“I keep improving each fight, and I’ve always just been taking it one fight at a time, but I really feel that this is my time.” - Jake Ellenberger
A key element of any fighter’s repertoire, confidence is one of the biggest factors in the success of welterweight contender Jake Ellenberger thus far. Fight-changing power and a solid ground and pound attack helps too, but without that steely stare that allows him to look through opponents and dare them to make him take a backward step from the imaginary line he’s drawn in the center of the Octagon, you get the impression that he wouldn’t be half the fighter he’s turned into.
It’s not a cockiness though; instead, Ellenberger has gone through enough over the course of his career and his life to realize that if he doesn’t seize the moments he is given, they may not ever be coming back again.
“I have a number of motivators in my life,” said the Nebraska native, who headlines this Saturday’s UFC Fight Night card in New Orleans against Jake Shields. “First of all, I love to compete. My twin brother Joe really got me into the sport and I started training and started winning and then I really developed a passion for it. But some of the things that have happened to me over the last couple years, like my brother being diagnosed with a bone marrow disorder, and things like that, I think those things really made me focus on what I’m trying to do and where I’m going in my life. It kinda just made a more clear picture. We’re not really guaranteed anything in this world, and I’m trying to spend all my time getting to that goal and getting that world title shot. It’s a passion and a fire inside that’s hard to explain.”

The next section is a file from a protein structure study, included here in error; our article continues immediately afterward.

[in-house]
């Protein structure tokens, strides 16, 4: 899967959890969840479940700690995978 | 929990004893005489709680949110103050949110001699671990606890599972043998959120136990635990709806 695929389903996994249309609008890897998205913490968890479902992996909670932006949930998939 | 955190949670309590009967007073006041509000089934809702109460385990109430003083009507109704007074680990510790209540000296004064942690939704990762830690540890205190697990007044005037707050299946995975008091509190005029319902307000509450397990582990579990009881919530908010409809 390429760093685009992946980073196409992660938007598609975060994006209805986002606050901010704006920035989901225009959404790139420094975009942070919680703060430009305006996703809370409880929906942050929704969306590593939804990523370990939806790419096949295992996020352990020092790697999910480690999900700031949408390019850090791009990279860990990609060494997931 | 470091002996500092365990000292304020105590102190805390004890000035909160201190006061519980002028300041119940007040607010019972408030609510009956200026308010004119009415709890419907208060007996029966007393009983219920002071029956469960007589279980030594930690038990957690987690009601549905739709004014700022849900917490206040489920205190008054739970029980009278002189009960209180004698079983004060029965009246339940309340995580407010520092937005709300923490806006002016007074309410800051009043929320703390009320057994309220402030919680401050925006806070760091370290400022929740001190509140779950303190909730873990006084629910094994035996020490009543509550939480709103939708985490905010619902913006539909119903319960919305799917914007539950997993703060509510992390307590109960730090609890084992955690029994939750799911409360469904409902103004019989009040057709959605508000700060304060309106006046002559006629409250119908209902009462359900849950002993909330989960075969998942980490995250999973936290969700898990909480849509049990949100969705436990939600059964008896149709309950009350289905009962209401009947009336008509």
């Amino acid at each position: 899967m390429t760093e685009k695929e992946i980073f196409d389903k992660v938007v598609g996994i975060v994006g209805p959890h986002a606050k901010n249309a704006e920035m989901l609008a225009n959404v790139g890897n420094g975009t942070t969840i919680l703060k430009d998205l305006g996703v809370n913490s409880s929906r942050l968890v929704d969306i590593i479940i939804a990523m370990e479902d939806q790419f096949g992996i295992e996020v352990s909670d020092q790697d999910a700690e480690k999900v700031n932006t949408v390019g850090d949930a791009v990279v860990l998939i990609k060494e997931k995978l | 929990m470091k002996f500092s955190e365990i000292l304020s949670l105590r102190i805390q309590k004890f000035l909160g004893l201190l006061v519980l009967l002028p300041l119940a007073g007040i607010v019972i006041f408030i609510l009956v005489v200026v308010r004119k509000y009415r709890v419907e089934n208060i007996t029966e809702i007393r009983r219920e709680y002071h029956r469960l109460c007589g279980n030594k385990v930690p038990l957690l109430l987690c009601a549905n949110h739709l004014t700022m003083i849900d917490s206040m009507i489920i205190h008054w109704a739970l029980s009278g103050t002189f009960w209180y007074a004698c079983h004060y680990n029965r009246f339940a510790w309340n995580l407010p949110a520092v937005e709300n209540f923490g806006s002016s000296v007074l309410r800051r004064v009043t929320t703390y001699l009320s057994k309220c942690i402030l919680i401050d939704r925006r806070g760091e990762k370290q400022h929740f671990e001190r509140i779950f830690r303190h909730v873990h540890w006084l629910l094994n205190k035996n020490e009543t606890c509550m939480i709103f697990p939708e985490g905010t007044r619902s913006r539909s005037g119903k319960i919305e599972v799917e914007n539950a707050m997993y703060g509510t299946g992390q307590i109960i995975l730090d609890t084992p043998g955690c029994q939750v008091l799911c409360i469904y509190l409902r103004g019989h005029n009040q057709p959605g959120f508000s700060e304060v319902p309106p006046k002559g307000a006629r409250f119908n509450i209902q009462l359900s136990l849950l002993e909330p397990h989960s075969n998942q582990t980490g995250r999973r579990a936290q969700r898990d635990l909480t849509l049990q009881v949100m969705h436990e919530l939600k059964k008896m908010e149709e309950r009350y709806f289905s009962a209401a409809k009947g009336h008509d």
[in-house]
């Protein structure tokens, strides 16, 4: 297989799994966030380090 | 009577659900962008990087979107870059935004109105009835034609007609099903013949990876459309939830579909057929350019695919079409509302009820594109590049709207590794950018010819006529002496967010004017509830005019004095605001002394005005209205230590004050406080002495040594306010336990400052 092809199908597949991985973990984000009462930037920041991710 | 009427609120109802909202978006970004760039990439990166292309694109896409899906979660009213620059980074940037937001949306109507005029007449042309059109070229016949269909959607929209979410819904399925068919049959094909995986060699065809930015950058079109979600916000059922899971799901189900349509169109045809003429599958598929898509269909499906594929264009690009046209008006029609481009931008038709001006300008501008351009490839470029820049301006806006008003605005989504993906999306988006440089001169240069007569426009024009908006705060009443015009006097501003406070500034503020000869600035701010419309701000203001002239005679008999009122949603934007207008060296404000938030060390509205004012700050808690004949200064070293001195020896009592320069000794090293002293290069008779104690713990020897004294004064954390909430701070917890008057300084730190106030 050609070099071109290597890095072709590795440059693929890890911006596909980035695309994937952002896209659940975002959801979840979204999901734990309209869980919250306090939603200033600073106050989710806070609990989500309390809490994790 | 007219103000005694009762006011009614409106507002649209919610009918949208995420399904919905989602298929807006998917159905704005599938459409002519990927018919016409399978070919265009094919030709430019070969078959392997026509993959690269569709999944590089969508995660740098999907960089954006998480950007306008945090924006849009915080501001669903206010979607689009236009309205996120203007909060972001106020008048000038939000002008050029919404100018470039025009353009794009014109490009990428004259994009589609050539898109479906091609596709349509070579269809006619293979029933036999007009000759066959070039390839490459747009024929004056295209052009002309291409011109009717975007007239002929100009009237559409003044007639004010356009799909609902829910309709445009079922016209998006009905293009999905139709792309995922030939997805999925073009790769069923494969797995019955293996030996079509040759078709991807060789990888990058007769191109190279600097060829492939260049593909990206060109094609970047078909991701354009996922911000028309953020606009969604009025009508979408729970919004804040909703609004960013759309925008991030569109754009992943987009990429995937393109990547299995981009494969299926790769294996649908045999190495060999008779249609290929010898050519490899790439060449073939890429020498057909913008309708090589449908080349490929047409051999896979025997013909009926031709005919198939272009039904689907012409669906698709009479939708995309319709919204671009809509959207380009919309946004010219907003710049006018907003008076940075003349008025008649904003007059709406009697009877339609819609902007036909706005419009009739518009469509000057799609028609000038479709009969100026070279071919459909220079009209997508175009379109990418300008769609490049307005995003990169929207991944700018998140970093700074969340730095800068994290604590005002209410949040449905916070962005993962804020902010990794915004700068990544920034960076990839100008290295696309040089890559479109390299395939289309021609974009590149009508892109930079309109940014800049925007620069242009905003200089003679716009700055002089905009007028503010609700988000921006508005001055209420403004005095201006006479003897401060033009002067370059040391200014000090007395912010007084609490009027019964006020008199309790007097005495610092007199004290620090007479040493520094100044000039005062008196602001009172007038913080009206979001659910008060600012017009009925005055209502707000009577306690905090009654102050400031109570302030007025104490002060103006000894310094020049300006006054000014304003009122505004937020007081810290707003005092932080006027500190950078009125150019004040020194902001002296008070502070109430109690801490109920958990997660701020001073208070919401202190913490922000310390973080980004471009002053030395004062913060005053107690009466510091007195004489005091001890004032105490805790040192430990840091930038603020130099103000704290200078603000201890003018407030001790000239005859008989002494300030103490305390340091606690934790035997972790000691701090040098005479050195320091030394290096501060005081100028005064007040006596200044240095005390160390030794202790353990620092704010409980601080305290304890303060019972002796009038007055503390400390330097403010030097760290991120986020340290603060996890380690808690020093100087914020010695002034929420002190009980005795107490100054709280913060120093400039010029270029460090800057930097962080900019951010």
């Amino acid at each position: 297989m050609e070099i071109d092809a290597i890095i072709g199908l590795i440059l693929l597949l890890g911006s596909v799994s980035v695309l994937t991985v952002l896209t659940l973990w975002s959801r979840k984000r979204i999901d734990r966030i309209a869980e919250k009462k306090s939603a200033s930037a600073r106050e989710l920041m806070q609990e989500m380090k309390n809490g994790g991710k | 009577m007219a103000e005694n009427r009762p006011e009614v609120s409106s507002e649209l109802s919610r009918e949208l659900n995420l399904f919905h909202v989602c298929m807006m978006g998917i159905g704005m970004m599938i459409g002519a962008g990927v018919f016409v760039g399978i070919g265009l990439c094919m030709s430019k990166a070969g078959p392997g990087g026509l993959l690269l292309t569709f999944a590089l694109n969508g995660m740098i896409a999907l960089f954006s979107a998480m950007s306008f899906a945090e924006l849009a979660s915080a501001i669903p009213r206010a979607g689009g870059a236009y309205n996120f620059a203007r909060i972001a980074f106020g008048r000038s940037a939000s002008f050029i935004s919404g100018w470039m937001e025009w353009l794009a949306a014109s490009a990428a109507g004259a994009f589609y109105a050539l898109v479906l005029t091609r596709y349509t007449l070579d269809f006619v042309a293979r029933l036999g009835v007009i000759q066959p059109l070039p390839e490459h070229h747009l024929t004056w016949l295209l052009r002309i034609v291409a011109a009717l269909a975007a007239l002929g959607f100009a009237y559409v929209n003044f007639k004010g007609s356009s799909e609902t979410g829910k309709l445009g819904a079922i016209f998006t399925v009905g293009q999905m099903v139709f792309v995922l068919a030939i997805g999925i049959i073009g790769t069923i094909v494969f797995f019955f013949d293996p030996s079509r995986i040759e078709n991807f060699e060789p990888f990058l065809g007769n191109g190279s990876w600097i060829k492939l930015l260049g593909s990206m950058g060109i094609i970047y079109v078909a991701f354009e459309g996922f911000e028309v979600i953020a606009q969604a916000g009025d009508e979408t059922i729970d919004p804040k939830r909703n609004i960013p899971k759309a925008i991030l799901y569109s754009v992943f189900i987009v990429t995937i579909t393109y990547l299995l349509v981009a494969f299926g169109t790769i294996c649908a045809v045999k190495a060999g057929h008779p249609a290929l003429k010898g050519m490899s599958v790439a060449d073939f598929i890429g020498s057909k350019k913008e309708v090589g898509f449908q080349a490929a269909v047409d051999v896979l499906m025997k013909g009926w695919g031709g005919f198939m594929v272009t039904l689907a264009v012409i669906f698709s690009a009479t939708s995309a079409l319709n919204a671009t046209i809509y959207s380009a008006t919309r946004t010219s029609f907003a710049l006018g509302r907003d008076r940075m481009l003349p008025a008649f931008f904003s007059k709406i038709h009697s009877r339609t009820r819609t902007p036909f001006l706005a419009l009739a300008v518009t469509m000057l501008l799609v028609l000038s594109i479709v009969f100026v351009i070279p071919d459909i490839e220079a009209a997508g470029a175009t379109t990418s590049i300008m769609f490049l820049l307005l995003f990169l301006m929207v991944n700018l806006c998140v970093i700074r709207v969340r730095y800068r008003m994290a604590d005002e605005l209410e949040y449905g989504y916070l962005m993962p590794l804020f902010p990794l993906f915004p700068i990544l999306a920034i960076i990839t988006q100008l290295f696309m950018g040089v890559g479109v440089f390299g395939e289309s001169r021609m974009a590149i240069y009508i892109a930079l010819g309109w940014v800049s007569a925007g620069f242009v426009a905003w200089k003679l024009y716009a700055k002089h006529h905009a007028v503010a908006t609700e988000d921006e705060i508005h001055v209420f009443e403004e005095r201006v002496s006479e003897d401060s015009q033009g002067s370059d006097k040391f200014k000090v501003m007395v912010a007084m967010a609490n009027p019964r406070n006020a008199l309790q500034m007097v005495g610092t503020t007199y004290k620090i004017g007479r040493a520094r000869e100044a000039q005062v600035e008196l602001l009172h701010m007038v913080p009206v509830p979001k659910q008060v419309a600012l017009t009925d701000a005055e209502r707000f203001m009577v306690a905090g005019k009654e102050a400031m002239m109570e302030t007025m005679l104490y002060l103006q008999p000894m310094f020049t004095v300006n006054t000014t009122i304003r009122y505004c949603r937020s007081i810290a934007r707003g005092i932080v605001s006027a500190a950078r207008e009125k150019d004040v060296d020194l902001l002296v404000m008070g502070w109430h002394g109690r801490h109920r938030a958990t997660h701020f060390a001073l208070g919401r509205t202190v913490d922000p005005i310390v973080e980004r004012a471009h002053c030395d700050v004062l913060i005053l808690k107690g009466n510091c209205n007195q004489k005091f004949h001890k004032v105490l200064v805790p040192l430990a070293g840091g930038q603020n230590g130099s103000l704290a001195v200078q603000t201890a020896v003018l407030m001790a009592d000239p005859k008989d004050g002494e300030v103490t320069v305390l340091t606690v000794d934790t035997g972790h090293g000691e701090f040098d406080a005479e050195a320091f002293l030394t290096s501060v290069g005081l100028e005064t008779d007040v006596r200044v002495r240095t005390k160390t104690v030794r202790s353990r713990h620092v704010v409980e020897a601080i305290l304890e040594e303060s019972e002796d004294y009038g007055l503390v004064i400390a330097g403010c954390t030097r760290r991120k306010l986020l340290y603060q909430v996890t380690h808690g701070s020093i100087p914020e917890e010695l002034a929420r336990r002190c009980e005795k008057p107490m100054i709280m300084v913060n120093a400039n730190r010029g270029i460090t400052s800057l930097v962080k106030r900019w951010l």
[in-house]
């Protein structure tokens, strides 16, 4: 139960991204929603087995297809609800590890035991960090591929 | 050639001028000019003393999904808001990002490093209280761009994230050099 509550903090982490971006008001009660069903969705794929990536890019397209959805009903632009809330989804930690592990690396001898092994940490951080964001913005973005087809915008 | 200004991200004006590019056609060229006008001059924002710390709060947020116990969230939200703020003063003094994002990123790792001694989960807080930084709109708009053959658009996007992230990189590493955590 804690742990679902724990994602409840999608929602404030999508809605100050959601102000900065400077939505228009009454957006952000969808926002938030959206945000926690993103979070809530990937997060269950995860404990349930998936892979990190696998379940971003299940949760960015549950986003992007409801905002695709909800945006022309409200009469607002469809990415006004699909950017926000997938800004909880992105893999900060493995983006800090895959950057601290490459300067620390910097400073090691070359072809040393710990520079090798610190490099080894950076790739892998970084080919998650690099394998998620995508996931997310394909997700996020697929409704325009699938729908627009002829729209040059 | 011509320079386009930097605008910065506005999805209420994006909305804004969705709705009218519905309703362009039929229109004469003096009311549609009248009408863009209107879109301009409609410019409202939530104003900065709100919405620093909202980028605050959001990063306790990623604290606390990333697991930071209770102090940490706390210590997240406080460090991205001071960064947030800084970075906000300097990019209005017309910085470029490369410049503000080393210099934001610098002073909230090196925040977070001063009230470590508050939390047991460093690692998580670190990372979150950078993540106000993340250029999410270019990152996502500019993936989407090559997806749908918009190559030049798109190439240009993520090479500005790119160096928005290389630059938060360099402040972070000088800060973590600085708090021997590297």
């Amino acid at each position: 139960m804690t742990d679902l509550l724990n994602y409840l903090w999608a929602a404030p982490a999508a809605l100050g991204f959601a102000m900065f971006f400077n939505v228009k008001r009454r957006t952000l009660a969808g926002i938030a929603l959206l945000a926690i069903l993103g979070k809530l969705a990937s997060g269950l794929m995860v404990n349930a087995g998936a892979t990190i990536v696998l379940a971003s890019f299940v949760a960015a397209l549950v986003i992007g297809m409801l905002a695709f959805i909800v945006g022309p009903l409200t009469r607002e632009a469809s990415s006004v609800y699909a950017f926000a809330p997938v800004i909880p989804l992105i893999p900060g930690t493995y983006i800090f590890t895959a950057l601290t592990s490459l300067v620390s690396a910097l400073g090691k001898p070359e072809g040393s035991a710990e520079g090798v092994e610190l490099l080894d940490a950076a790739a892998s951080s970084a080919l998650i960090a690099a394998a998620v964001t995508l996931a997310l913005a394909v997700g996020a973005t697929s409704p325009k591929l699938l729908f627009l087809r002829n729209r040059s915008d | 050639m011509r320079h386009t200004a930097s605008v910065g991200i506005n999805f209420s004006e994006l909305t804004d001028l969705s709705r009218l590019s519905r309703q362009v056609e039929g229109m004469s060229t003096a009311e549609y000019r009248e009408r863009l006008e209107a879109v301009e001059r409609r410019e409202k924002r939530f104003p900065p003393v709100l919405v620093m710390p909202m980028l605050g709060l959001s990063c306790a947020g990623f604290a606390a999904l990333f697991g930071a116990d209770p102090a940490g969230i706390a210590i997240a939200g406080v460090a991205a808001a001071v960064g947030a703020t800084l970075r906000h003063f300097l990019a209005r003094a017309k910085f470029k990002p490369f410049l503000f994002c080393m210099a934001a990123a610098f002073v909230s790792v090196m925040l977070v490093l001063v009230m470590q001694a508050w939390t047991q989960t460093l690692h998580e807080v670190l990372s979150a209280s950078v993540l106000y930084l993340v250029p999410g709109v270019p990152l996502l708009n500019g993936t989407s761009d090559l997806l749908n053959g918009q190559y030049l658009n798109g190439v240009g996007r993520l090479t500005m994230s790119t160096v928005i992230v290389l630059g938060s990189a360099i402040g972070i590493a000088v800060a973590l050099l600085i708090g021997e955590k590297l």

He doesn’t need to. It’s written on his face every time he fights. The first time UFC fans saw it was two years ago to the day, when he made his debut in the promotion against former WEC champion Carlos Condit. Already a standout on the local circuit who paid his dues before getting the call to the big show, Ellenberger immediately made an impression in a first round where he hurt Condit a number of times and sent him sprawling to the canvas. Many referees would have stopped the fight, but this time, the bout continued and the resilient Condit made it to the bell ending the round. Ellenberger should have been elated at his strong start, but he wasn’t.
“I remember exactly how I felt between rounds in that fight,” he said. “I was trying to finish him, and I was throwing everything I had. I was so tired and I don’t ever want to feel like that again in a fight. I did a pretty good job of disguising it, but I’ve never been so tired.”
Condit rebounded over the next two rounds to eke out a close split decision. It was a loss on Ellenberger’s record, but one that prompted him to take a new approach to the game.
“That really sparked a fire, and I don’t know where I’d be without that fight,” he said. “I went through that, I learned from it, and I don’t ever want that to happen again. I needed that to move forward.”
So he and Condit are now exchanging Christmas cards?
“I wouldn’t say that,” laughed Ellenberger. “There’s a good chance we will meet again.”
He’s right. Winner of four in a row, Ellenberger won’t get a shot at the only man to beat him in the UFC just yet, as Condit has his own business with welterweight champ Georges St-Pierre in October, but with a decision victory over Carlos Eduardo Rocha and stoppages of Mike Pyle, John Howard, and Sean Pierson, the 26-year old certainly earned the right to call out former world title challenger Shields, and that’s just what he did earlier this year. And it worked.